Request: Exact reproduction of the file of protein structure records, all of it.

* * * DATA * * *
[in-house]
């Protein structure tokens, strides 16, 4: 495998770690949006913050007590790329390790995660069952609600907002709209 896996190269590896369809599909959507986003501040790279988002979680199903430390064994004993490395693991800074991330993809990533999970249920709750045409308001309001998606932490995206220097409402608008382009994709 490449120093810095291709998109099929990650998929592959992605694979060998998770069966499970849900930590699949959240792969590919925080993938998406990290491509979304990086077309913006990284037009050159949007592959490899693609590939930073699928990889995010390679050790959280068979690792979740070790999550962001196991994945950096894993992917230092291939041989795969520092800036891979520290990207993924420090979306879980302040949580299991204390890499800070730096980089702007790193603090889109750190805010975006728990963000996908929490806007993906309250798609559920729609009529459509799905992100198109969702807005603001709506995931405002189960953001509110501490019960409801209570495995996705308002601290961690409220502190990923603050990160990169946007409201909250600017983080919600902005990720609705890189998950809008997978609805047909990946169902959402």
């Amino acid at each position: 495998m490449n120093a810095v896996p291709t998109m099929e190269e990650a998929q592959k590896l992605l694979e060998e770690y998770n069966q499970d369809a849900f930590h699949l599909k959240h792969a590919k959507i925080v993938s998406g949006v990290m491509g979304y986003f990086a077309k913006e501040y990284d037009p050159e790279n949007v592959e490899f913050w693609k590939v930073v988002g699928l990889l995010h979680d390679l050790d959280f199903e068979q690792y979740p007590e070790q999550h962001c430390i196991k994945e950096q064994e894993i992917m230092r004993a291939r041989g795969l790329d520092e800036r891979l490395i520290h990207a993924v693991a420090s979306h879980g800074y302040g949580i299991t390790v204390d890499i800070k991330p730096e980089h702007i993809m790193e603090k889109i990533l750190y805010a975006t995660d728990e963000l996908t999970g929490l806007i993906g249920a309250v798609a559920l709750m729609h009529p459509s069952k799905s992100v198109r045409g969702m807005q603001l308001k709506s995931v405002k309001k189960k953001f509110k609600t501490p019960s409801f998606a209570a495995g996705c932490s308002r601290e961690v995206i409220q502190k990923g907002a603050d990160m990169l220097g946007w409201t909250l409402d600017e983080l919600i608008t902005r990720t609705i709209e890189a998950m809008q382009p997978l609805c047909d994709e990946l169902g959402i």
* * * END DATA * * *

[in-house]
């Protein structure tokens, strides 16, 4: 495998770690949006913050007590790329390790995660069952609600907002709209 896996190269590896369809599909959507986003501040790279988002979680199903430390064994004993490395693991800074991330993809990533999970249920709750045409308001309001998606932490995206220097409402608008382009994709 490449120093810095291709998109099929990650998929592959992605694979060998998770069966499970849900930590699949959240792969590919925080993938998406990290491509979304990086077309913006990284037009050159949007592959490899693609590939930073699928990889995010390679050790959280068979690792979740070790999550962001196991994945950096894993992917230092291939041989795969520092800036891979520290990207993924420090979306879980302040949580299991204390890499800070730096980089702007790193603090889109750190805010975006728990963000996908929490806007993906309250798609559920729609009529459509799905992100198109969702807005603001709506995931405002189960953001509110501490019960409801209570495995996705308002601290961690409220502190990923603050990160990169946007409201909250600017983080919600902005990720609705890189998950809008997978609805047909990946169902959402």
């Amino acid at each position: 495998m490449n120093a810095v896996p291709t998109m099929e190269e990650a998929q592959k590896l992605l694979e060998e770690y998770n069966q499970d369809a849900f930590h699949l599909k959240h792969a590919k959507i925080v993938s998406g949006v990290m491509g979304y986003f990086a077309k913006e501040y990284d037009p050159e790279n949007v592959e490899f913050w693609k590939v930073v988002g699928l990889l995010h979680d390679l050790d959280f199903e068979q690792y979740p007590e070790q999550h962001c430390i196991k994945e950096q064994e894993i992917m230092r004993a291939r041989g795969l790329d520092e800036r891979l490395i520290h990207a993924v693991a420090s979306h879980g800074y302040g949580i299991t390790v204390d890499i800070k991330p730096e980089h702007i993809m790193e603090k889109i990533l750190y805010a975006t995660d728990e963000l996908t999970g929490l806007i993906g249920a309250v798609a559920l709750m729609h009529p459509s069952k799905s992100v198109r045409g969702m807005q603001l308001k709506s995931v405002k309001k189960k953001f509110k609600t501490p019960s409801f998606a209570a495995g996705c932490s308002r601290e961690v995206i409220q502190k990923g907002a603050d990160m990169l220097g946007w409201t909250l409402d600017e983080l919600i608008t902005r990720t609705i709209e890189a998950m809008q382009p997978l609805c047909d994709e990946l169902g959402i």